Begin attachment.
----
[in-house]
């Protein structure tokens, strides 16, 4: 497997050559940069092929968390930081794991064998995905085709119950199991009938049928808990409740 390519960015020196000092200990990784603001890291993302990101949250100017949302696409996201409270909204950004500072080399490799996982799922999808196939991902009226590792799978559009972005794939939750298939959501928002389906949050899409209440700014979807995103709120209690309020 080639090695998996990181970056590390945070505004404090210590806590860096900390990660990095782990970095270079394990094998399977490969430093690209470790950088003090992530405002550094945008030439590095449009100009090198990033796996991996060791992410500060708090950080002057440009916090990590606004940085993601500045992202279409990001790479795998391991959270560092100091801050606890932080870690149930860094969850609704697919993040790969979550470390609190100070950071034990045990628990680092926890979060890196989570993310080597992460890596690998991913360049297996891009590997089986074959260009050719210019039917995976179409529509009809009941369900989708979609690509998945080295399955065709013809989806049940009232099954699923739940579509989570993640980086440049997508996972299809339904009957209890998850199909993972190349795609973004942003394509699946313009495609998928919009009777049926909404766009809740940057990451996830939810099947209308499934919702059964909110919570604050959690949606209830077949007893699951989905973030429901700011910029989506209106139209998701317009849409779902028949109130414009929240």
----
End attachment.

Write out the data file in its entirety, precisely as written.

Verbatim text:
[in-house]
């Protein structure tokens, strides 16, 4: 497997050559940069092929968390930081794991064998995905085709119950199991009938049928808990409740 390519960015020196000092200990990784603001890291993302990101949250100017949302696409996201409270909204950004500072080399490799996982799922999808196939991902009226590792799978559009972005794939939750298939959501928002389906949050899409209440700014979807995103709120209690309020 080639090695998996990181970056590390945070505004404090210590806590860096900390990660990095782990970095270079394990094998399977490969430093690209470790950088003090992530405002550094945008030439590095449009100009090198990033796996991996060791992410500060708090950080002057440009916090990590606004940085993601500045992202279409990001790479795998391991959270560092100091801050606890932080870690149930860094969850609704697919993040790969979550470390609190100070950071034990045990628990680092926890979060890196989570993310080597992460890596690998991913360049297996891009590997089986074959260009050719210019039917995976179409529509009809009941369900989708979609690509998945080295399955065709013809989806049940009232099954699923739940579509989570993640980086440049997508996972299809339904009957209890998850199909993972190349795609973004942003394509699946313009495609998928919009009777049926909404766009809740940057990451996830939810099947209308499934919702059964909110919570604050959690949606209830077949007893699951989905973030429901700011910029989506209106139209998701317009849409779902028949109130414009929240």